Available on Blu-ray - September 6, 2011
Screen Formats: 2.40:1
Subtitles: English SDH, French, Spanish
Audio: English: DTS-HD Master Audio 5.1; Spanish: Dolby Digital 5.1; French: Dolby Digital 5.1
Discs: 50GB Blu-ray Disc; Single disc (1 BD); Digital copy (on disc); BD-Live
Playback: Region A locked
Damn, if this puppy isn’t the slickest-looking transfer I’ve seen in a long, long while. Colors are comic-book vibrant. Details are fully engaged and ripped with texture. The hair of actors (both in and out of make-up FX) is insanely visible. Black levels are never too inky and keep their edges nicely. Skin tones are deep and saturated and never orangey or a distraction. The sound – presented here in a lossless DTS-HD Master Audio 5.1 surround track – will shake and rattle the walls, the floor, and your heart. The cross-channel effects are nicely done and well-presented throughout the running time.
- Unfortunately, Director Vaughn never gets his moment in the sun with a commentary track. Easily, the disc’s only weak link.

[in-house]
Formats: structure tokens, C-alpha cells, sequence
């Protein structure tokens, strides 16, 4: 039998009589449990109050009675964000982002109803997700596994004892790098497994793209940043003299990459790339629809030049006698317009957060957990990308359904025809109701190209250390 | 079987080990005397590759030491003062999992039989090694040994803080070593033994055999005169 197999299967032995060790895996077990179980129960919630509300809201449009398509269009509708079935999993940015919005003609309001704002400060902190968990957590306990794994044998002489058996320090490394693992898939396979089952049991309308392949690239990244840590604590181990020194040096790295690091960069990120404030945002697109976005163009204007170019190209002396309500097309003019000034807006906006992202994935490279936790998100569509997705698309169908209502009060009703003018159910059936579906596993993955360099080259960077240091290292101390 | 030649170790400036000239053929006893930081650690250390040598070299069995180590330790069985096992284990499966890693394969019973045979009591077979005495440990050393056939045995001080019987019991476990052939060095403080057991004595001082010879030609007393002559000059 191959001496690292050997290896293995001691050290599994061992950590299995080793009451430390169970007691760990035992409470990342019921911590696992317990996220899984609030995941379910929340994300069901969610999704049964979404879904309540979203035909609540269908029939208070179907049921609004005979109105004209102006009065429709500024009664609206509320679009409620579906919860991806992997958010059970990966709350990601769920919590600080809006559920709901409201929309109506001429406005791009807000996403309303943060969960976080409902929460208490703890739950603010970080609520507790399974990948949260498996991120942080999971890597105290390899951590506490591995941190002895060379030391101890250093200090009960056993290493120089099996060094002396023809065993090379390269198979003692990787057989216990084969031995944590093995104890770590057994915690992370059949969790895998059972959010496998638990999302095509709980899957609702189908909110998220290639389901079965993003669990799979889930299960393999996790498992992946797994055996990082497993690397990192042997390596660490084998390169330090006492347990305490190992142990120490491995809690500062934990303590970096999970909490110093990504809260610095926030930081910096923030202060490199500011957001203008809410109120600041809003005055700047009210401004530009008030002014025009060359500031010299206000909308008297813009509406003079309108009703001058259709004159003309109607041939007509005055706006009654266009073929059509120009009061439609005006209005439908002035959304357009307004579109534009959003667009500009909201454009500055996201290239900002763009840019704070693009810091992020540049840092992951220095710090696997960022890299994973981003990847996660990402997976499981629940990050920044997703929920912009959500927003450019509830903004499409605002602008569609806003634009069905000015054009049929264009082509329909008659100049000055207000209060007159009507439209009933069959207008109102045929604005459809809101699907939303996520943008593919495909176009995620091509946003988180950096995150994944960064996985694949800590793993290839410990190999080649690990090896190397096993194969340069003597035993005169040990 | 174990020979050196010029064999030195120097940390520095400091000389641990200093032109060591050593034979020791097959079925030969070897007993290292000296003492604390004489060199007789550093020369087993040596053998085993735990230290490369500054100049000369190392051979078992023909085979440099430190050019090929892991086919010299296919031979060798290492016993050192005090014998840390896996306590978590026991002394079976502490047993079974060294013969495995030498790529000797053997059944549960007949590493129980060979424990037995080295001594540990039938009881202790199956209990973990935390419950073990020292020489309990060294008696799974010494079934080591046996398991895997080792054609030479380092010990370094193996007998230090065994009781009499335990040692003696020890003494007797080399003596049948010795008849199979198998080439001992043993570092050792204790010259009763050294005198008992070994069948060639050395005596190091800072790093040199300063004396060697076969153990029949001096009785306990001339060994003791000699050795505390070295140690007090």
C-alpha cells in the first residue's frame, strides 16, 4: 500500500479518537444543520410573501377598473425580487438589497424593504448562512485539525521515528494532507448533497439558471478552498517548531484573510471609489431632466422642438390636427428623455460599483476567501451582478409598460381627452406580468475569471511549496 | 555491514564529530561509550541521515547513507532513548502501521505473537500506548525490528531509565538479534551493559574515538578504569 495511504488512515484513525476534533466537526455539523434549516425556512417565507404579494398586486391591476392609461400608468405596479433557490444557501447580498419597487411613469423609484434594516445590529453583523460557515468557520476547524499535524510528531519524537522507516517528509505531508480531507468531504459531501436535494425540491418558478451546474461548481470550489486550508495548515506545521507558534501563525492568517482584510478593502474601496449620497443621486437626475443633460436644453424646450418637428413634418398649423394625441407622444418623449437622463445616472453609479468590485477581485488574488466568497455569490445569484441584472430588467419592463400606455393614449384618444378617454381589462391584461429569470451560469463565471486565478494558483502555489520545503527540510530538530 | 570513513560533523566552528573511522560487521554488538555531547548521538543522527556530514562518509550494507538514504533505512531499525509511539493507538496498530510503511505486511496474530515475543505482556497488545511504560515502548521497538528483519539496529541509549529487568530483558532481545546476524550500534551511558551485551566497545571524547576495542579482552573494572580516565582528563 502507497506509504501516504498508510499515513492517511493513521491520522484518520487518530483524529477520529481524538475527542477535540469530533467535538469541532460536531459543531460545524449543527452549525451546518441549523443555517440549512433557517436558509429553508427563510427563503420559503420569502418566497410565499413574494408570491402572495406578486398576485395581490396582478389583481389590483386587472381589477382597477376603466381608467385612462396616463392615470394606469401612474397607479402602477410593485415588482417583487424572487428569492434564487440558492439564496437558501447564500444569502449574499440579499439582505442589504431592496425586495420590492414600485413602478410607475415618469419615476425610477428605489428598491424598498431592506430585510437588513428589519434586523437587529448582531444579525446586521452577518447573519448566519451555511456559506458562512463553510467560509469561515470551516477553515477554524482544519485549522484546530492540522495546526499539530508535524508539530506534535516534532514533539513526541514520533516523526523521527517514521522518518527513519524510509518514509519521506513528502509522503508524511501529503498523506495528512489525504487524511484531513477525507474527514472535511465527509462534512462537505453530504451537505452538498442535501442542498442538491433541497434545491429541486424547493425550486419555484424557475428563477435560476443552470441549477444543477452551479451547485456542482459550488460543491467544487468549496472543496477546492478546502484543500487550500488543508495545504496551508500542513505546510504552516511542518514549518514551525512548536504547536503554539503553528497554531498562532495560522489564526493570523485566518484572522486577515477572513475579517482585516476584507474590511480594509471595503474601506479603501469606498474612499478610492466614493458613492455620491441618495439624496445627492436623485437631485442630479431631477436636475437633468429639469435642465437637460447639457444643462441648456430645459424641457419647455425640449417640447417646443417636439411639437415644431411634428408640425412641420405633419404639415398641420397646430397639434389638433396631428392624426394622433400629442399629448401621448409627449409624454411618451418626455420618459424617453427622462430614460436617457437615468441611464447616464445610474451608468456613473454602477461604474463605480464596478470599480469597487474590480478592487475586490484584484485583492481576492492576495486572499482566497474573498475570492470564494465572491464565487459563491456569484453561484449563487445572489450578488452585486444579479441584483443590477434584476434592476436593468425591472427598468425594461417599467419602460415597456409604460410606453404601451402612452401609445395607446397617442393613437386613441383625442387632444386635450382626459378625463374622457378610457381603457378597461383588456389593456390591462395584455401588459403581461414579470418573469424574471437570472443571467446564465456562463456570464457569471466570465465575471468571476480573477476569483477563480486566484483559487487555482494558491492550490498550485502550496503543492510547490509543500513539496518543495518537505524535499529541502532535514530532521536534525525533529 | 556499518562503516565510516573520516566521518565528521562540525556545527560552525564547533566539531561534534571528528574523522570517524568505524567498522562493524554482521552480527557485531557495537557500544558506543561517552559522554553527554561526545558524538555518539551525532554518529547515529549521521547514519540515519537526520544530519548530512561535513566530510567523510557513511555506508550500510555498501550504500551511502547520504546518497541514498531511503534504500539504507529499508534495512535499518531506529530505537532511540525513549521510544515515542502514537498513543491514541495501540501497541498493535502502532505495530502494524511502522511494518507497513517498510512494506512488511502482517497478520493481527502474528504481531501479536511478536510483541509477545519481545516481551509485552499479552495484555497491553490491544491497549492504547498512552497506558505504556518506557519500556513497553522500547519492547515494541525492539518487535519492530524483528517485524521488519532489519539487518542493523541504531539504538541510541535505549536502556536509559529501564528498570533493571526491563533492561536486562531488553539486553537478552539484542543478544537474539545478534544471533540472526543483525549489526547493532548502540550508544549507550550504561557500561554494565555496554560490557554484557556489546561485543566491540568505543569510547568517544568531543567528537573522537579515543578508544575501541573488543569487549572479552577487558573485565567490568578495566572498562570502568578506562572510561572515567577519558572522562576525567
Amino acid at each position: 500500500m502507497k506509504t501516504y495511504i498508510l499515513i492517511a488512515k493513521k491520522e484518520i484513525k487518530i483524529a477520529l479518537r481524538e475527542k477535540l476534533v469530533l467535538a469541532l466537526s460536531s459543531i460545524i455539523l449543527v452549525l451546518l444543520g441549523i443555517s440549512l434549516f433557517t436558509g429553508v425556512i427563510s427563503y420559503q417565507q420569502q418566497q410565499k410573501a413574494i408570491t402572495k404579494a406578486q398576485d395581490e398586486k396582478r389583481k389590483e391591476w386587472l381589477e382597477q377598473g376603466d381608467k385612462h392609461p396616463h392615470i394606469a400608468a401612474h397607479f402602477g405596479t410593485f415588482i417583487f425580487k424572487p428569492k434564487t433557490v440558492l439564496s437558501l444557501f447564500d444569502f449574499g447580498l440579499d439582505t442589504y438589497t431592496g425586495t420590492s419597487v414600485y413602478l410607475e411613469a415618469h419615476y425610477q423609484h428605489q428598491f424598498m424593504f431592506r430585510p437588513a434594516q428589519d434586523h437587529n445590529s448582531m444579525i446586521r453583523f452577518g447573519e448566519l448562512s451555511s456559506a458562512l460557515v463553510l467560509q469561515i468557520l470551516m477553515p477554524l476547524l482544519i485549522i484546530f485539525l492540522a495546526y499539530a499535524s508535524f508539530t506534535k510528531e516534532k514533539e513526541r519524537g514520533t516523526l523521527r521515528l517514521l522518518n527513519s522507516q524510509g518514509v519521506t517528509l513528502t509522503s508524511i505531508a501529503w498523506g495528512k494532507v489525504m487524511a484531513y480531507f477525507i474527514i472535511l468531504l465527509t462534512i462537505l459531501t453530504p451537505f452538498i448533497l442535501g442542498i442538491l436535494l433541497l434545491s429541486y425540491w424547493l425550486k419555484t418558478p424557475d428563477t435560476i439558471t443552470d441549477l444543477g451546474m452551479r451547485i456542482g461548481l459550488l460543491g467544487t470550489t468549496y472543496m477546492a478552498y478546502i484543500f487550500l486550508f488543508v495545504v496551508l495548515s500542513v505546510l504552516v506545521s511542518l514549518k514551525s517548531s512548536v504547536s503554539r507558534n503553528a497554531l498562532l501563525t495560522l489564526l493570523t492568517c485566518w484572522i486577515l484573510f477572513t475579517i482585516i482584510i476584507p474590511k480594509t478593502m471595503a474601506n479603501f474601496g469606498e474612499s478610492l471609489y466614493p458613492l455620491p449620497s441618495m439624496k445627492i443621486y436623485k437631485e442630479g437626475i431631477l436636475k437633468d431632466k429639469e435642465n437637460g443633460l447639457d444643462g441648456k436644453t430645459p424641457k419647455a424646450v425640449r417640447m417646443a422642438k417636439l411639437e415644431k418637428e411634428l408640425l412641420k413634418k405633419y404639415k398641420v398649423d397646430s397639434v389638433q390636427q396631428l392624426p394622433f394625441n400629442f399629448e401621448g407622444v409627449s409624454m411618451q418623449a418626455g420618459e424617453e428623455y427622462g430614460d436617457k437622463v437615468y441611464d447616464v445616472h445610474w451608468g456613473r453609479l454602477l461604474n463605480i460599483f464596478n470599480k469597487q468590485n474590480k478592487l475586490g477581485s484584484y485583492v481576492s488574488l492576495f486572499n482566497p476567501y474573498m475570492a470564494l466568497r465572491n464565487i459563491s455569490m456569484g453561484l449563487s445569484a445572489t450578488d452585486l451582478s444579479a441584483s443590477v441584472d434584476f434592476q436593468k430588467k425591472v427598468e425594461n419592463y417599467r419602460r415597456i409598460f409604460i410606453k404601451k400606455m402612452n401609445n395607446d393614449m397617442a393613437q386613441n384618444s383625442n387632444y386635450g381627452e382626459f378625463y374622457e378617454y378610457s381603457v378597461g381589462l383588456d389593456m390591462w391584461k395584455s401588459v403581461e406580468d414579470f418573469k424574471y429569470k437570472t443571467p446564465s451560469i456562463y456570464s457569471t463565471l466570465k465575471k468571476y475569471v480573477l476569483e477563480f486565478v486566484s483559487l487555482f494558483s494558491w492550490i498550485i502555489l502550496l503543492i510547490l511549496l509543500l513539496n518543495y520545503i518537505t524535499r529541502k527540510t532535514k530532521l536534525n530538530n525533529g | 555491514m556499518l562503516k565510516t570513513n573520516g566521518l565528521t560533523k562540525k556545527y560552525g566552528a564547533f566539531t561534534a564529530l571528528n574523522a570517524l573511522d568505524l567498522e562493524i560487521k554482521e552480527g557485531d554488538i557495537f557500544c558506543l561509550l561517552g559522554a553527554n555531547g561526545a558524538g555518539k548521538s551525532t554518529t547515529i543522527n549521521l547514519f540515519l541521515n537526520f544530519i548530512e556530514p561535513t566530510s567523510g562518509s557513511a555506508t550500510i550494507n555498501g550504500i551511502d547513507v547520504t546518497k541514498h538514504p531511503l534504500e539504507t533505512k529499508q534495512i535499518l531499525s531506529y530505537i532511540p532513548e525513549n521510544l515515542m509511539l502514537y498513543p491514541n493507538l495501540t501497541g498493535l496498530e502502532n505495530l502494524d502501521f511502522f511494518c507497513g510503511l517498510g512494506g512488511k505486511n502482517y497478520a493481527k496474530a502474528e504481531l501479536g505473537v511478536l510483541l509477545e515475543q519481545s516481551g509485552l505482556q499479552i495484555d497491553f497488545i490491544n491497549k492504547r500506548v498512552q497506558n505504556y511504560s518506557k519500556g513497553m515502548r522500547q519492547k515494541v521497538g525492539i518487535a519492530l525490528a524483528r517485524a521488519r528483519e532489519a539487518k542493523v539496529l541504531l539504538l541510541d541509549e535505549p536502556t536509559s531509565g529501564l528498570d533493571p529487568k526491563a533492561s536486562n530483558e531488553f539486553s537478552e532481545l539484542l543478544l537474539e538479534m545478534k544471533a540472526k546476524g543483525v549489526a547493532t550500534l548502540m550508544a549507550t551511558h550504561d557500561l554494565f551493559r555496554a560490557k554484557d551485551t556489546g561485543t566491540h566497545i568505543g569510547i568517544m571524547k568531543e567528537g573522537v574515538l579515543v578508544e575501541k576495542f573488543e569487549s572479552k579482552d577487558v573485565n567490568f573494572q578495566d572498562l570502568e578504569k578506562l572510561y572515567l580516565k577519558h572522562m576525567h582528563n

The shell of the blu-ray boasts of 2 hours total of supplemental material. While this is true, quality seems to be the issue. There is a pop-up feature that runs throughout the movie and, while filled with interesting facts and sprinkles of information, the feature is more of an annoyance than anything else. Inside the Cerebro feature, you can track your own mutants and play Professor X for awhile. Which brings me to the incredible documentary that closes out the special features. AMAZING. This seven-part series highlights the origin, the mutant selection, the differences between the comics and the films, make-up effects, sound and score design, mutant costuming, the influence of the early Bond movies, and the sequel.
- Children of the Atom Documentary (70 min)
- 13 Deleted and Extended Scenes (15 min)
- "Dogfight" Stunt Test (2 min)
- Composer's Isolated Score
- X Marks the Spot Viewing Mode
- Cerebro: Mutant Tracker